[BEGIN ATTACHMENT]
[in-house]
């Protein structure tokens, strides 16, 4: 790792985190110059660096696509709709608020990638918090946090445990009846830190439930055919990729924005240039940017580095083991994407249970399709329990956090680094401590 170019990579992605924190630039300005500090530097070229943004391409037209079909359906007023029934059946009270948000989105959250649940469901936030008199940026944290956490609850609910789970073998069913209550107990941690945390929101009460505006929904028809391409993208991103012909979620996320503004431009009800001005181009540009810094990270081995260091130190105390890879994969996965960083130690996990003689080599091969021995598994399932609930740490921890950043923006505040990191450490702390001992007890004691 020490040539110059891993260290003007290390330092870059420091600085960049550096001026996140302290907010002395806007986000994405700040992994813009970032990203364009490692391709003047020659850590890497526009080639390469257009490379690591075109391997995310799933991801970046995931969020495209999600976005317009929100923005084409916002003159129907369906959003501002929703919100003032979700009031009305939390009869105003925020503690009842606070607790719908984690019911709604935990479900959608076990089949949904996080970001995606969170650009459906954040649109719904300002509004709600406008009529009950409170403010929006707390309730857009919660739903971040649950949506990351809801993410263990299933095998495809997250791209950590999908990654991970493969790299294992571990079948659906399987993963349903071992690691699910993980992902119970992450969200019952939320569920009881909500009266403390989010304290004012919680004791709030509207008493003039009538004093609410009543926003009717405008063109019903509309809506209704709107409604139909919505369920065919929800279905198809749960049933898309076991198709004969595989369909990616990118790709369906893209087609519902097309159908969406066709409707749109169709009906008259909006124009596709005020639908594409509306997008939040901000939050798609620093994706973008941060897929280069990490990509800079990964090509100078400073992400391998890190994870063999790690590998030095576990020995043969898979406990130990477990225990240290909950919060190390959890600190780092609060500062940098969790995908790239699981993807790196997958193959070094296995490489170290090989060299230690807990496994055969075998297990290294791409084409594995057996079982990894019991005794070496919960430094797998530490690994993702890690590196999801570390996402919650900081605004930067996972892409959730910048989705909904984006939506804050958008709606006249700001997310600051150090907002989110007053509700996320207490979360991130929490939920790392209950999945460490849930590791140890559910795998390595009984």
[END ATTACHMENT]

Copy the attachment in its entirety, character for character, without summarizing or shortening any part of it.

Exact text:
[in-house]
């Protein structure tokens, strides 16, 4: 790792985190110059660096696509709709608020990638918090946090445990009846830190439930055919990729924005240039940017580095083991994407249970399709329990956090680094401590 170019990579992605924190630039300005500090530097070229943004391409037209079909359906007023029934059946009270948000989105959250649940469901936030008199940026944290956490609850609910789970073998069913209550107990941690945390929101009460505006929904028809391409993208991103012909979620996320503004431009009800001005181009540009810094990270081995260091130190105390890879994969996965960083130690996990003689080599091969021995598994399932609930740490921890950043923006505040990191450490702390001992007890004691 020490040539110059891993260290003007290390330092870059420091600085960049550096001026996140302290907010002395806007986000994405700040992994813009970032990203364009490692391709003047020659850590890497526009080639390469257009490379690591075109391997995310799933991801970046995931969020495209999600976005317009929100923005084409916002003159129907369906959003501002929703919100003032979700009031009305939390009869105003925020503690009842606070607790719908984690019911709604935990479900959608076990089949949904996080970001995606969170650009459906954040649109719904300002509004709600406008009529009950409170403010929006707390309730857009919660739903971040649950949506990351809801993410263990299933095998495809997250791209950590999908990654991970493969790299294992571990079948659906399987993963349903071992690691699910993980992902119970992450969200019952939320569920009881909500009266403390989010304290004012919680004791709030509207008493003039009538004093609410009543926003009717405008063109019903509309809506209704709107409604139909919505369920065919929800279905198809749960049933898309076991198709004969595989369909990616990118790709369906893209087609519902097309159908969406066709409707749109169709009906008259909006124009596709005020639908594409509306997008939040901000939050798609620093994706973008941060897929280069990490990509800079990964090509100078400073992400391998890190994870063999790690590998030095576990020995043969898979406990130990477990225990240290909950919060190390959890600190780092609060500062940098969790995908790239699981993807790196997958193959070094296995490489170290090989060299230690807990496994055969075998297990290294791409084409594995057996079982990894019991005794070496919960430094797998530490690994993702890690590196999801570390996402919650900081605004930067996972892409959730910048989705909904984006939506804050958008709606006249700001997310600051150090907002989110007053509700996320207490979360991130929490939920790392209950999945460490849930590791140890559910795998390595009984």